Despite an FDA official admitting the FDA was misleading about the connection between vaping and seizures, the media has remained silent after sensationalizing the original report.
Vaping has only been around for a little over a decade now, so it’s inevitable for there to be some bumps in the road. Despite years of encouraging research, many people remain skeptical about the impact of vaping on health, as well as teens. The FDA has been one of the most cautious voices during this time, repeatedly choosing to equate vaping and smoking, while pursuing increasing vaping regulations. However, earlier this year they admitted they had been misleading about the possible connection between vaping and seizures. Yet, despite portions of the original story being circulated ad-nauseam around mainstream media, news of the total rescinding was barely covered at all.
The vaping community points to this as a prime example of why the public perception of vaping remains so low. Instead of cleaning up their mess, the FDA is more than allowed to simply correct their original stance without getting the news to disseminate the information to the people who now have a misconception about the danger of vaping. Anti-vapers minimize these concerns as a necessary evil. But the vaping community isn’t looking to take this lying down. Regardless of what happens, this battle could be a major turning point for the future of vaping rights in America.
On Second Thought
Earlier this year, at the start of April, the FDA made an announcement that was quickly spread around the news by every major news outlet. The story covered a possible link between vaping and seizures. According to the story, between 2010 and 2019, there were 35 cases of someone having a seizure up to 24 hours after vaping. Despite the relatively low frequency of occurrence, and questionable histories of several of the 35 cases, the FDA decided to connect the two still. Even more incredibly, the FDA did try to reign in any sensationalization about the report, saying “We want to be clear that we don’t yet know if there’s a direct relationship between the use of e-cigarettes and a risk of seizure.” in the original report. Regardless, the news spread like wildfire as news outlets caught wind of a “possible connection” between seizures and e-cigarettes. The vaping community immediately blasted these misleading reports, but the damage was done.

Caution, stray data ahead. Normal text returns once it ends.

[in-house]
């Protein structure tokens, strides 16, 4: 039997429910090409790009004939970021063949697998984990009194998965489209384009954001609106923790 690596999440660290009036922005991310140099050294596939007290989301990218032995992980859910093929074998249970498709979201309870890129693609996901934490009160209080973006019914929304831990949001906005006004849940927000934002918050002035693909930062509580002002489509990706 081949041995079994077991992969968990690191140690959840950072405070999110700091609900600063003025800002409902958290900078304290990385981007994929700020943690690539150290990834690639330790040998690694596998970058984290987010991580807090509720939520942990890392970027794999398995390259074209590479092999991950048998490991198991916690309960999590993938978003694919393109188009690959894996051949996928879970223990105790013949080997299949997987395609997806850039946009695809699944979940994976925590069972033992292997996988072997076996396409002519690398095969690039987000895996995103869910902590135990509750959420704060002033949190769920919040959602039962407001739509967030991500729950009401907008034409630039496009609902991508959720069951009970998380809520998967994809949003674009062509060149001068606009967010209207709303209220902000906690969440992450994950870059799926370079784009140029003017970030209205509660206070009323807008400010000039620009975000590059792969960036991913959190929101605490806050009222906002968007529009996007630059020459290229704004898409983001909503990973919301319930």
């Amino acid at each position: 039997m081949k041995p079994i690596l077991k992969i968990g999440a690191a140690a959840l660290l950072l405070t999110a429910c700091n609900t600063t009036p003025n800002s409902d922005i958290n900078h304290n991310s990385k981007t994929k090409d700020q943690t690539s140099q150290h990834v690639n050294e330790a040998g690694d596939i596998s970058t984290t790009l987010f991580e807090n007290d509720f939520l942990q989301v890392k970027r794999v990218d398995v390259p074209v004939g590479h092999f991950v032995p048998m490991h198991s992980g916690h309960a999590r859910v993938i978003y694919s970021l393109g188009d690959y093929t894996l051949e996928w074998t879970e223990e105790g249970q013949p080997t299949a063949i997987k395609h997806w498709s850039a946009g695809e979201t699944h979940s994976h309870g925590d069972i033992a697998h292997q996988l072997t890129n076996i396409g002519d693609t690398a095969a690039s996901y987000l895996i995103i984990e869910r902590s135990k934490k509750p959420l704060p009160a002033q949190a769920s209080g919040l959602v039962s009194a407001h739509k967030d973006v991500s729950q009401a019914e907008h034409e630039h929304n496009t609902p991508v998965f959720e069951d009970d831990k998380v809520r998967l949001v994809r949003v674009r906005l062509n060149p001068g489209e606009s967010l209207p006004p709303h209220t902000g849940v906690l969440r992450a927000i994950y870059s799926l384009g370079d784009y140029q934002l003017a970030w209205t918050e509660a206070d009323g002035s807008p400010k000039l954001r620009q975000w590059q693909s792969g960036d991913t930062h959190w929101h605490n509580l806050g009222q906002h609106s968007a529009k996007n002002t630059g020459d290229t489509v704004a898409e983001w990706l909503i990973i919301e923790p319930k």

It was only a few days later, acting FDA Commissioner Mitch Zeller walked back the report even further. He minced no words when he said there was “no causality” between vaping and an increased risk of seizure. Unfortunately, the news that vaping doesn’t actually put people at risk for seizures isn’t nearly as sellable as the alternative, so most media outlets only briefly mentioned the clarification, if at all.
This sort of perception problem is at the heart of many of the biggest hurdles still facing the vaping industry. Making matters worse, we have a growing pile of peer-reviewed evidence proving vaping is an incredible harm reduction and smoking cessation tool. In fact, we’ve known since at least 2015 that vaping is at least 95% safer than smoking. More recently, we got a report from Roswell Park Cancer Institute, which concluded the toxicants in e-liquid vapor are around 93% lower than in cigarette smoke. But to truly understand the level of harm reduction at play, you have to consider the report from the Journal of Aerosol Sciences which concluded the excess lifetime cancer risk of a vaper is around 57,000 times lower than a demographically similar smoker.
Looking past the harm reduction value and we still have a ton to love about vaping. For instance, reports show that not only is vaping an effective smoking cessation tool, but it may actually be more likely to succeed than anything else. However, for many people, the biggest reason to reign in vaping is the impact it has on teens. Luckily we have reports which indicate this problem is more anecdotal than factual. A study of over 60,000 teens by Action on Smoking and Health concluded only between 0.1%, and 0.5% of non-smoking teens are ever picking up a vape more than once or twice.
This is as clear cut a case as I’ve ever seen that the media is killing the vaping industry. The FDA may not be particularly on the side of vaping, but it’s the media who choose to sensationalize specific stories while feeling no responsibility to adequately fix their mistakes when they make them. We simply cannot stand by and let the public perception of vaping continue to go in the toilet because of misleading reports. That’s why it’s on each, and every one of us to support vaping by teaching the smokers in our lives about everything switching to e-cigarettes could mean for them.
Do you think the media is a significant problem for vaping? What’s the biggest hurdle facing vaping moving forward? How should we teach others about the value of vaping? Let us know what you think in the comments, and don’t forget to check back here or join our Facebook and Twitter communities for more news and articles.